Operating/adjusted EBIT margin** for main Lufthansa Passenger Airline Group airlines: 2009 to 2015 and 1Q2015 & 1Q2016

SWISS was even more profitable than Lufthansa's MRO segment in 2015 (but not in 1Q2016)

SWISS' 2015 adjusted EBIT margin of 9.4% also made it the most profitable of all Lufthansa businesses last year. It overtook the MRO segment – which made an 8.9% margin – for only the second time. The MRO business has been the most consistent performer in the Group, but its business is much less exposed to the vagaries of the airline cycle.

MRO volumes may weaken in a downturn, but to a far lesser extent than for aircraft operators. Moreover, MRO pricing typically does not suffer as much as airline yields when there is a downturn.

For SWISS to have consistently had the best margin in the Passenger Airline Group and to be regularly close to the MRO segment's margins – even occasionally beating them – is a significant achievement.

In 1Q2016 MRO produced a margin of 6.7%, compared with the 2.3% of SWISS. Again, SWISS' 1Q20016 result may not say very much about its FY2016 prospects. In 1Q2015 SWISS' margin was 4.8%, versus MRO's 8.5%, but it went on to record a higher margin in FY2015. Nevertheless, its 1Q216 margin decline raises the possibility that it may not end 2016 as the Lufthansa Group's most profitable business (although the MRO segment is expected to report a significantly lower adjusted EBIT this year).

Operating/adjusted EBIT margin* for main Lufthansa Group segments**: 2009 to 2015 and 1Q2015 & 1Q2016

SWISS generated 47% of Lufthansa Passenger Airline Group's operating profit from 2009 to 2015 (but its share is now falling)

In 2015 SWISS accounted for 29% of the Lufthansa Passenger Airline Group's adjusted EBIT – much more than its 19% share of passenger revenue. SWISS also made 24% of the overall Lufthansa Group's adjusted EBIT, compared with 14% of its total group revenue.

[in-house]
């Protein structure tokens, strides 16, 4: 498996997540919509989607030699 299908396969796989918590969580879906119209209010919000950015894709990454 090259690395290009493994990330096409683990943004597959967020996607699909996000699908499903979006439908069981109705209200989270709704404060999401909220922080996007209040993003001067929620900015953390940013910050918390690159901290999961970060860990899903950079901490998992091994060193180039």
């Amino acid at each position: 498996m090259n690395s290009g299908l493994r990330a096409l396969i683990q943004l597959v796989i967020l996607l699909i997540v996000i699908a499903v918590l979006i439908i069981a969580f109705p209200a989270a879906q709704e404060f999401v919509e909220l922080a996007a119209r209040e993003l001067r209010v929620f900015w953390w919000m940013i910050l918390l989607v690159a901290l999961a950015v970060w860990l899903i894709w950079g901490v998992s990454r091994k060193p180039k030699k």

SWISS' disproportionate contribution to Lufthansa Group profits is impressive. However, its share has been steadily falling in recent years. This is probably more due to other parts of the group recovering (and to the trajectory of the SFR) than SWISS declining. From 2009 to 2015 in aggregate SWISS generated 47% of the Passenger Airline Group's operating profit/adjusted EBIT and 29% of the total Lufthansa Group's operating profit/adjusted EBIT.

SWISS operating profit/adjusted EBIT as a percentage of Lufthansa Passenger Airline Group and total Lufthansa Group: 2009 to 2015

In 2015 SWISS' passenger growth almost halted, while CHF revenue fell

Things changed in 2015. SWISS carried 16.3 million passengers (not including its subsidiary Edelweiss), an increase of 0.9% year-on-year and the third successive year of roughly 1% growth. Including Edelweiss, passenger numbers grew by 1.5% to 17.5 million in 2015.

However, in spite of traffic growth in 2015, SWISS' revenue reported in its home currency fell for the first time since the global financial crisis in 2009. In 2015 its revenue was CHF5,035 million, a decline of 3.5% year-on-year. SWISS attributed the decline to "still-high competitive pressures and the resulting yield declines".

The fall in revenue in 2015 was also the result of the jump in the value of CHF after Switzerland's central bank removed the peg between its currency and the EUR in Jan-2015, with the result that the average CHF/EUR exchange rate jumped by 13.8% in the year. Fares priced in EUR translated into a lower number in CHF, while fares priced in CHF and sold outside Switzerland became more expensive to international customers, placing downward pressure on fares.

The revenue decline in 2015 contrasted with the period following the global financial crisis when revenue growth outpaced the increase in passenger numbers. From 2009 to 2014 SWISS grew its revenue by 19.5% – more than the 17.3% increase in passenger numbers.

1Q2016 passenger numbers and revenue fell

Revenue continued to fall in 1Q2016, when it fell by 7.2% to CHF1,071 million, a heavier fall than the 1.0% drop in passenger numbers to 3.5 million, excluding Edelweiss (passenger numbers fell by 0.6% to 3.7 million including Edelweiss).

The Lufthansa Group reports revenues for all of its subsidiaries in the parent company's home currency, namely EUR. In this currency, SWISS' revenue increased by 7.1% to EUR4,542 million 2015, after being almost flat in 2014 (+0.4%) and 2013 (+0.1%). In 1Q2016, SWISS' revenue fell by 6.7% to EUR984 million as exchange rate movements and yield pressure continued to affect its performance.